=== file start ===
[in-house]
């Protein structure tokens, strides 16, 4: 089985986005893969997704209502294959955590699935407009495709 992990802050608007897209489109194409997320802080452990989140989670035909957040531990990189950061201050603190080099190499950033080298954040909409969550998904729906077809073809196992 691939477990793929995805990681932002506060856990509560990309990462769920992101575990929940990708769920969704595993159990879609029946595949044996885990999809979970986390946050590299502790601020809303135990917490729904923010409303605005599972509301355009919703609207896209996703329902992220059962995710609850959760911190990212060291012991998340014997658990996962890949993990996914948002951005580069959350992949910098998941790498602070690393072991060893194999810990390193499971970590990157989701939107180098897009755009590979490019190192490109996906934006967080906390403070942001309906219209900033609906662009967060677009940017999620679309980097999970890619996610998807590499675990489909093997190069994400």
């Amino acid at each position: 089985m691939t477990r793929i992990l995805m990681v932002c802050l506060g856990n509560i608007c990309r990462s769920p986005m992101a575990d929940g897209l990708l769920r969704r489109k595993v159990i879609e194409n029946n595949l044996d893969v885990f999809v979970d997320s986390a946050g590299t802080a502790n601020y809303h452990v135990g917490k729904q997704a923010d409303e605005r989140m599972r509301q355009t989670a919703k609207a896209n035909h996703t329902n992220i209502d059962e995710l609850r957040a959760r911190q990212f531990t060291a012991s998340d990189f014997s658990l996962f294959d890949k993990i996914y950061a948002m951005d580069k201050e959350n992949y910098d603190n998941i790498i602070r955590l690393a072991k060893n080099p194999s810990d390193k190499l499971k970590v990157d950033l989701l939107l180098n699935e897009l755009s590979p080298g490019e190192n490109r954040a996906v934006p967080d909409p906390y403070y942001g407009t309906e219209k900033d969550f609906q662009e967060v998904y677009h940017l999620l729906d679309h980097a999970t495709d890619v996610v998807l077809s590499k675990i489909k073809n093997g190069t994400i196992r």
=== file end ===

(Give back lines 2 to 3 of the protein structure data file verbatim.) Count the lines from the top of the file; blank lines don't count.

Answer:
């Protein structure tokens, strides 16, 4: 089985986005893969997704209502294959955590699935407009495709 992990802050608007897209489109194409997320802080452990989140989670035909957040531990990189950061201050603190080099190499950033080298954040909409969550998904729906077809073809196992 691939477990793929995805990681932002506060856990509560990309990462769920992101575990929940990708769920969704595993159990879609029946595949044996885990999809979970986390946050590299502790601020809303135990917490729904923010409303605005599972509301355009919703609207896209996703329902992220059962995710609850959760911190990212060291012991998340014997658990996962890949993990996914948002951005580069959350992949910098998941790498602070690393072991060893194999810990390193499971970590990157989701939107180098897009755009590979490019190192490109996906934006967080906390403070942001309906219209900033609906662009967060677009940017999620679309980097999970890619996610998807590499675990489909093997190069994400």
């Amino acid at each position: 089985m691939t477990r793929i992990l995805m990681v932002c802050l506060g856990n509560i608007c990309r990462s769920p986005m992101a575990d929940g897209l990708l769920r969704r489109k595993v159990i879609e194409n029946n595949l044996d893969v885990f999809v979970d997320s986390a946050g590299t802080a502790n601020y809303h452990v135990g917490k729904q997704a923010d409303e605005r989140m599972r509301q355009t989670a919703k609207a896209n035909h996703t329902n992220i209502d059962e995710l609850r957040a959760r911190q990212f531990t060291a012991s998340d990189f014997s658990l996962f294959d890949k993990i996914y950061a948002m951005d580069k201050e959350n992949y910098d603190n998941i790498i602070r955590l690393a072991k060893n080099p194999s810990d390193k190499l499971k970590v990157d950033l989701l939107l180098n699935e897009l755009s590979p080298g490019e190192n490109r954040a996906v934006p967080d909409p906390y403070y942001g407009t309906e219209k900033d969550f609906q662009e967060v998904y677009h940017l999620l729906d679309h980097a999970t495709d890619v996610v998807l077809s590499k675990i489909k073809n093997g190069t994400i196992r």